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Chasing Amy

movie reviewmovie reviewmovie reviewvideo review out of 4

All-Reviews.com Movie Review: Chasing Amy

Starring: Ben Affleck, Jason Lee
Director: Kevin Smith
Rated: R
RunTime: 105 Minutes
Release Date: April 1997
Genres: Comedy, Drama, Romance


*Also starring: Joey Lauren Adams, Dwight Ewell, Carmen Lee, Jason Mewes, Kevin Smith



Review by MrBrown
4 stars out of 4

If making a convincing love story between a heterosexual male and a lesbian sounds like an impossible task, then writer-director Kevin Smith has accomplished the impossible with the final installment of his New Jersey trilogy, Chasing Amy. A funny, raunchy comedy with both intelligence and heart to spare, Clerks wunderkind Smith has rebounded in a big way from the creative meltdown that was 1995's Mallrats.

The dark shadow of that unsatisfying sophomore effort hangs over the opening moments of Amy. We see the credits roll over comic book panels and covers of the comic publications Wizard, Comic Shop News, and Comic Buyer's Guide, which is more than a little reminiscent of the parade of comic book covers that opened Mallrats. One of the biggest miscalculations in Mallrats was not so much its large use of comic-related humor and references but its use of references that only comic fans (such as myself) would understand, and for a moment I thought Smith was repeating his previous mistake--I was familiar with these publications; I got the reference, but did everyone else? Immediately following the credit roll is a sequence taking place in a New York comic convention, and, ironically enough, here is where my fears were put to rest. While the comic-related references and humor are abound, the jokes are accessible to anyone who has never picked up a comic book in his or her life. It's as if Smith is righting the wrong he committed in Mallrats.

With the atonement for that sin behind him, Smith wastes no time in plunging deep into fresh new territory. It is at this convention that New Jersey comic creator Holden McNeil (Ben Affleck) meets fellow writer/artist Alyssa Jones (Joey Lauren Adams), and there is an instant chemistry and, as Holden sees it, an attraction. As it turns out, however, Alyssa is a lesbian, and despite Holden's initial reservations--and his very strong sexual feelings for her--the two become very close (but platonic) friends, sparking the chaste (or is it?) jealousy of Holden's best friend and collaborator, Banky Edwards (Jason Lee).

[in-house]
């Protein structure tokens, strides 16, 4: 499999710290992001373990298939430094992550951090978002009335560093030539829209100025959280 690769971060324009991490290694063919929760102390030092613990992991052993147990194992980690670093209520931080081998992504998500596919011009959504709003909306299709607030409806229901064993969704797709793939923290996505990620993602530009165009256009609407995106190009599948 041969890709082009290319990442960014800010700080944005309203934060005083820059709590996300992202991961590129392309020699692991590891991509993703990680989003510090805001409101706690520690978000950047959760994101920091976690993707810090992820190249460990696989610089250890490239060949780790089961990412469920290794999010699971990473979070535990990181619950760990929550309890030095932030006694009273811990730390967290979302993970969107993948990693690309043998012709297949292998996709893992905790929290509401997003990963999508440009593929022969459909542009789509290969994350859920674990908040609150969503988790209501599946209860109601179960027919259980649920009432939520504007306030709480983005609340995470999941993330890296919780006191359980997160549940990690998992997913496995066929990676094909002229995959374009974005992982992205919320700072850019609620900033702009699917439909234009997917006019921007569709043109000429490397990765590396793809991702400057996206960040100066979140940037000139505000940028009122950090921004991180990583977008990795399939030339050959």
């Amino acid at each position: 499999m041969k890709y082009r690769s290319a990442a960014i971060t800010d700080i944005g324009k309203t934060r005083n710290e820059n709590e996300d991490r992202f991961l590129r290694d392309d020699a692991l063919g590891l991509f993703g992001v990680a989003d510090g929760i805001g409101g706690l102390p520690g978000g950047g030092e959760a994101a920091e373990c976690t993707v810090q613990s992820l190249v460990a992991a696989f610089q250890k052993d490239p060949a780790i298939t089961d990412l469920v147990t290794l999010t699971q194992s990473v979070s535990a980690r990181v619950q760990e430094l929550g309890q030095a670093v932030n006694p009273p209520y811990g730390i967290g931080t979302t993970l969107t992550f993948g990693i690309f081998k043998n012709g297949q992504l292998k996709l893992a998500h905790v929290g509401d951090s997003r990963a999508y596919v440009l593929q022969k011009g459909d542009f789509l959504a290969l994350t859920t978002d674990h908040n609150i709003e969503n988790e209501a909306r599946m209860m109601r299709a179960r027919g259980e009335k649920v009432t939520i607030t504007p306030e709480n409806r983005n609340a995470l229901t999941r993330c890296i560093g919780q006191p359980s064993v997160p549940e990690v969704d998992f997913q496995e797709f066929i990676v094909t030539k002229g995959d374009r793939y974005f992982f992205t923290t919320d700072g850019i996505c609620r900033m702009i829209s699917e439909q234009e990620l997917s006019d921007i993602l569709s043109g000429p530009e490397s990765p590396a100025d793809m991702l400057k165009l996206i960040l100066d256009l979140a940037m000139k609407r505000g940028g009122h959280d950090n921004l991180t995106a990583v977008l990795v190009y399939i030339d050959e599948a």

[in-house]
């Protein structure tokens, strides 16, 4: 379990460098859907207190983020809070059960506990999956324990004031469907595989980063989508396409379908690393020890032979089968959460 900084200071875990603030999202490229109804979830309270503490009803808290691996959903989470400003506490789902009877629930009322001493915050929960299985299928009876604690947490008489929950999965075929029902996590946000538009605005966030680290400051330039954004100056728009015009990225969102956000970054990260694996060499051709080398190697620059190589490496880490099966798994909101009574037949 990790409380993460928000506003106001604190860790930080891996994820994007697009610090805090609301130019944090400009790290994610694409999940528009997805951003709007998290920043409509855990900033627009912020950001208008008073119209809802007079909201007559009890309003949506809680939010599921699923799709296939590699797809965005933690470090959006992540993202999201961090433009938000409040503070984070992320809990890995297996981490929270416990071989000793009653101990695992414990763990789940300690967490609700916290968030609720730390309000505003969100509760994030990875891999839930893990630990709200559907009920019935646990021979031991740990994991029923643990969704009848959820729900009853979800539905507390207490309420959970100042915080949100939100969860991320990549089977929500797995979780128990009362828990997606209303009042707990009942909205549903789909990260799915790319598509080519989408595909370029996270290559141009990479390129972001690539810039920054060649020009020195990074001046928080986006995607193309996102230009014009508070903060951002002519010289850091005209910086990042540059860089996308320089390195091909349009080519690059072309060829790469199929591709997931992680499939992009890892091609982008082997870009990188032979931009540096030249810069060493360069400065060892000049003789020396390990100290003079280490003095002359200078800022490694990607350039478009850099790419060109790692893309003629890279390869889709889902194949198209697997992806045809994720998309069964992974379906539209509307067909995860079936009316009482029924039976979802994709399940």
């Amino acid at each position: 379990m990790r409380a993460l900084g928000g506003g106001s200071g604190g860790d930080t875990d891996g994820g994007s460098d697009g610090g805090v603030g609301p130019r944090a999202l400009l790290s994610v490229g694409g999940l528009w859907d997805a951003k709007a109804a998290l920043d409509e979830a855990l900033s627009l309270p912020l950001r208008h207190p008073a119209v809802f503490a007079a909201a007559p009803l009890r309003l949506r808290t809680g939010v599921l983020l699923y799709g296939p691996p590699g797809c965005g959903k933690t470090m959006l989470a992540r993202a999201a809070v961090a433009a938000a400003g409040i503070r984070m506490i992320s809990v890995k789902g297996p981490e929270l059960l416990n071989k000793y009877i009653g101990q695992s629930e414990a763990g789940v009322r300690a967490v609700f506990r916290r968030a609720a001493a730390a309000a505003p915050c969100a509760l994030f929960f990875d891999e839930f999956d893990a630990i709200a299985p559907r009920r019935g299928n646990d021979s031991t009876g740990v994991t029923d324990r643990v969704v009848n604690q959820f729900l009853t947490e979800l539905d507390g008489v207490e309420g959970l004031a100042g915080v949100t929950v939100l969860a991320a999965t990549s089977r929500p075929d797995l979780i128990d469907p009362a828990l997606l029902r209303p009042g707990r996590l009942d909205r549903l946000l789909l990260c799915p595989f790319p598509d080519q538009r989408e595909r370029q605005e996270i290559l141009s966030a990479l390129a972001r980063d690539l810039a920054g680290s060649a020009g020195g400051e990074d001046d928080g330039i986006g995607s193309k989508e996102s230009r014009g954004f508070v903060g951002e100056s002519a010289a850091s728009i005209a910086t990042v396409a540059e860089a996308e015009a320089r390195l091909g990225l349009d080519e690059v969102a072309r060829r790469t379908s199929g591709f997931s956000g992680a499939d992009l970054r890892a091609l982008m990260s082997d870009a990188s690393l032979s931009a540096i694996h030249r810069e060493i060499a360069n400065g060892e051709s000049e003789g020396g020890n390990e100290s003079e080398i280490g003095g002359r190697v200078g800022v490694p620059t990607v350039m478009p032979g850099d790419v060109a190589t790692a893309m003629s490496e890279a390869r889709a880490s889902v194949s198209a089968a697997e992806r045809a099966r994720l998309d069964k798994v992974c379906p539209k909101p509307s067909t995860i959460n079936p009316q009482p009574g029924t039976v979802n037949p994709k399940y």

The story already sounds pretty complicated, but Smith's terrific script has many more twists in store, not to mention laughs. Viewers like myself who loved the no-budget riot Clerks but were left cold by Mallrats will be happy to know that Smith has indeed recaptured his comedic touch. But, most importantly, the frank (and, for some, maybe too frank), often foul-mouthed dialogue is not only funny but sounds convincing. The laugh lines sound anything but scripted, capturing the spontaneity of actual conversation; the same can be said of the more serious passages, which are astoundingly full of truth and honest emotion.

There is also more to Smith's writing than the dialogue. The characters are fascinating in just how true-to-life they are. For example, Holden fancies himself a liberal thinker, but, of course, he's quite as liberal as he believes himself to be. Late in the picture, Holden is disturbed by details of Alyssa's past, which naturally puts a crimp in their relationship. Looking plainly from a moviegoer's standpoint, Holden's treatment of Alyssa seems off-base, but his actions are completely in line with how a real person would react in a similar situation. Like many other films, there's a big scene where our protagonist offers a solution to all that ails him and his friends, but Smith does not serve up the convention where a character gains greater maturity, understanding, and insight overnight as he or she only can in the movies. Smith doesn't forget who Holden is, and as such he respects the viewers' intelligence.

Of course, the actors deserve a lot of credit for making the people and situations in Chasing Amy so involving. The likable Affleck does a good job of capturing Holden's insecurities with himself and others. Adams, who can be described as what you get when you blend Cameron Diaz, Renee Zellweger, Ellen Barkin, and the voice of Jennifer Tilly, takes longer to warm up to, mainly because of her squeaky, Tilly-esque voice. In the end, though, she pulls off the difficult role of Alyssa--the heart of the film, if you will--without a hitch, displaying a comic flair as well as an emotional depth never hinted at in her heretofore most visible work: a guest spot on Fox's Married...with Children and regular gigs on the short-lived Married... spinoffs Top of the Heap and Vinnie and Bobby. Lee, who was the best thing about Mallrats, brings more of his hilarious smart-aleck charm to the brash Banky. Dwight Ewell has some choice moments as Hooper, a gay black comic creator who acts like a black militant for better publicity; and Jason Mewes and Smith himself contribute a memorable cameo as the Jersey trilogy's recurring characters, Jay and Silent Bob, respectively, the latter of whom isn't so silent this time around (in fact, he's the voice of reason).

Most people will see Chasing Amy as Kevin Smith's return to form, but in doing so they may ignore just what a huge leap this film is for him in his maturity as a filmmaker. It's everything Clerks was (and Mallrats wasn't) and more--funny, fearless... and profoundly moving. Never did I ever think I'd come away from a Smith film with a lump in my throat.

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